Page 145 - Dutch Asiatic Shipping Volume 1
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By presenting the organization of the rendez-vous as more reliable than the uncertain cargoes and departures from the outer factories, the Hoge Regering in Batavia had for some time won the day with the Heren Zeventien. Occassionally the question would appear on the Zeventien s agenda, but for the time being it was not followed up. Any sailings to or from Asia without calling at the capital remained exceptions, mostly in connection with war or military operations. Thus the's HERTOGENBOSCH (5283) was sent back from Negombo with intelligence on the conflict with the Portuguese in Ceylon. In 1661 a strong fleet (0943-0946) was sent out to Rijklof van Goens in Ceylon to enable him to drive the Portuguese from their most important settlement in Malabar, Cochin, before the imminent ratification of the peace treaty with Portugal. Subsequently V an Goens was able in 1663 to send home the MEYBOOM (5509) from that city with the triumphant news that he had succeeded.52 In 1664 and '65 a number of smaller ships were sent not only to Batavia but also to several other factories to carry news of the strained relations between the Republic and England, and of the subsequent outbreak of war.5 3
The conquest of Ceylon created a new situation. The VOC had driven the Portuguese from the island successively between 1638-1644 and between 1655-1658 and secured the- reby a number of important ports - Negombo, Galle, Colombo and Jaffna - with the surrounding countryside. Since then authority over the coastal regions was further exten- ded in minor wars with the ruler of Kandi, Radja Singha, who resided in the interior. In the eighteenth century authority over the island was again considerably extended by gover- nor Iman Willem Falck (1765-1785). The outcome of the struggle with the Portuguese was most important because the Company thus laid its hands on the cinnamon regions and so acquired a virtual monopoly on this product.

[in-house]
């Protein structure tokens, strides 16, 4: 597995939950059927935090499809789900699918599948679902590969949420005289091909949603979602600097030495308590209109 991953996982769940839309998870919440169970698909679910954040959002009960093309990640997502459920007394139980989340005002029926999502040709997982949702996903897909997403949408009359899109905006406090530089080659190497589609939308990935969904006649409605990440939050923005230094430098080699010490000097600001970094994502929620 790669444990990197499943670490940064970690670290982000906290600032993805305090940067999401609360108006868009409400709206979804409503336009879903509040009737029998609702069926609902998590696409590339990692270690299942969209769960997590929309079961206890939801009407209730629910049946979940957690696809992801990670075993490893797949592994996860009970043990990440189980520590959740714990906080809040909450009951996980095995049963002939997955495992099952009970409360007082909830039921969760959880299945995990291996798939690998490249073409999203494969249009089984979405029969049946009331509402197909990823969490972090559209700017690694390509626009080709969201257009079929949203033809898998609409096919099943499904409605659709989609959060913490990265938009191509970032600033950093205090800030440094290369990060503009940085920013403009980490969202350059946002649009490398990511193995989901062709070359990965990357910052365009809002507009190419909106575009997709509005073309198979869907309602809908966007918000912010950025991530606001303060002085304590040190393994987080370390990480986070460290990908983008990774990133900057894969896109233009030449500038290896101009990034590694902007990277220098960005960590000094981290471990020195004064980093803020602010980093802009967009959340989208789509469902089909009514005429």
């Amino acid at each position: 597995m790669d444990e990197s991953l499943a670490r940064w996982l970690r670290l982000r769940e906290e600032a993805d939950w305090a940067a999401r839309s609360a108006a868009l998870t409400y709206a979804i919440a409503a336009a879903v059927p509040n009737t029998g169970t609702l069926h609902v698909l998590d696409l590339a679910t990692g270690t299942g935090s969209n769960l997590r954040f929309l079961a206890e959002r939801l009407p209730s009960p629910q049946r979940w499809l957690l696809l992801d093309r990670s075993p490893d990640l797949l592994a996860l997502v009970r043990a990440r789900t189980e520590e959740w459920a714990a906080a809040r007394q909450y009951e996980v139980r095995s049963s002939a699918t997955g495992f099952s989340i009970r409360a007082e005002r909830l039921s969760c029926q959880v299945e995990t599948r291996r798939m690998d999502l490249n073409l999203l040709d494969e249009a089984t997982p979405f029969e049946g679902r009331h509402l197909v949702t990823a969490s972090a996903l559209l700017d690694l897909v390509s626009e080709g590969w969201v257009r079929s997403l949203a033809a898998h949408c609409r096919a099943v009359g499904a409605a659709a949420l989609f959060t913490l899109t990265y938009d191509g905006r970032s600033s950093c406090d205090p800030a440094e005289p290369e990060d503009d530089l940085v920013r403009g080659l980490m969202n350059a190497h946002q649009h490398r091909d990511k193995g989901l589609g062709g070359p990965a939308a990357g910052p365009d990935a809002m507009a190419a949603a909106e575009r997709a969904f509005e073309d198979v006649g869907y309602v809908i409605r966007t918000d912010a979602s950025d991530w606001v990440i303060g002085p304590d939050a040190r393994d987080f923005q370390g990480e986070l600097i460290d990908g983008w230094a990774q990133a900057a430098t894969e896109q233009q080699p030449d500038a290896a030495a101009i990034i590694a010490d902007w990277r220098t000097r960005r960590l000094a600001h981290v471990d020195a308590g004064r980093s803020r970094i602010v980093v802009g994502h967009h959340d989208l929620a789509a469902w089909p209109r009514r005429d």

At first 'Punto Gale' (Galle), conquered in 1640, was the seat of Governor and Council of Ceylon, but after the successful siege of Colombo (1656) this city became residence of the Company government. This area was divided into a number of commands, one of which was Galle; later a commander and council resided there under the authority of the governor at Colombo.5 4 In the direct shipping link with Europe, established after 1664, Galle was the usual port of departure of the homeward ships and port of arrival of ships from the Republic. The bay of Galle is generally described as a satisfactory and safe mooring for large ships, but it had some disadvantages as well. In a strong southeasterly from the open sea the water in the bay was rough and hollow and masters had to increase the moorings of their ships. For this reason foreign ships were forbidden to lie in the bay when the homeward fleet was there at anchor: with their poorer rigging and smaller anchors such ships were more liable to drag their anchors and so damage the East India- men.5 5 Not that there can have been much space for ships of other nations: the bay had room for three of four large ships only, insufficient for instance for the fleet of seven ships
52ARA,VOC,OBP1663,f.1154;VanGeer,DeopkomstvanhetNederlandschGezagoverCeylon, Bijlagen p. 8; Roelofsz, De vestiging der Nederlanders ter kuste Malabar, 241-242.
53 See the KEMPHAAN (1017), the EEKHOORN (1025), the GEKROONDE HARING (1030) and the MEERKAT (1036). VOC 438, Letter from Heren 17 to Zacharias Wagenaar, and Council, Cape of Good Hope, 14.8,1664; id., from Heren 17 to G.G. and Council at Batavia, 8.10.1664 and to the Commandeur of the Cape, 30.1.1665.
55 P.AnthoniszandR.G.Anthonisz(eds.),MemoirofHendrickBecker, 18.OnGallesee Philippus
Baldaeus, A true and exact description of the great island of Ceylon,127;Valentijn, Oud en nieuw Oost-Indien, V , 22-23.

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